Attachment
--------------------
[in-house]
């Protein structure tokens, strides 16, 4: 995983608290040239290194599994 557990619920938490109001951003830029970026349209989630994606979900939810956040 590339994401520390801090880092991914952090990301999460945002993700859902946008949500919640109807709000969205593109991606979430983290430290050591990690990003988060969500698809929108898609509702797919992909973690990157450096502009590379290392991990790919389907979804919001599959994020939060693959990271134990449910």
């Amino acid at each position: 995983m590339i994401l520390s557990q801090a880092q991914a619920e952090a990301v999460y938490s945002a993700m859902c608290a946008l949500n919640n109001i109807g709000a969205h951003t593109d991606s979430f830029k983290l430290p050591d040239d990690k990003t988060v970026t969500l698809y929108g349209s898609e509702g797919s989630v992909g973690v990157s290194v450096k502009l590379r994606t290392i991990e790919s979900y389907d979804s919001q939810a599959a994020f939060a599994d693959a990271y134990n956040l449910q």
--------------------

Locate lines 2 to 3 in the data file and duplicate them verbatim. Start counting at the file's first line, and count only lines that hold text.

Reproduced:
């Protein structure tokens, strides 16, 4: 995983608290040239290194599994 557990619920938490109001951003830029970026349209989630994606979900939810956040 590339994401520390801090880092991914952090990301999460945002993700859902946008949500919640109807709000969205593109991606979430983290430290050591990690990003988060969500698809929108898609509702797919992909973690990157450096502009590379290392991990790919389907979804919001599959994020939060693959990271134990449910």
């Amino acid at each position: 995983m590339i994401l520390s557990q801090a880092q991914a619920e952090a990301v999460y938490s945002a993700m859902c608290a946008l949500n919640n109001i109807g709000a969205h951003t593109d991606s979430f830029k983290l430290p050591d040239d990690k990003t988060v970026t969500l698809y929108g349209s898609e509702g797919s989630v992909g973690v990157s290194v450096k502009l590379r994606t290392i991990e790919s979900y389907d979804s919001q939810a599959a994020f939060a599994d693959a990271y134990n956040l449910q």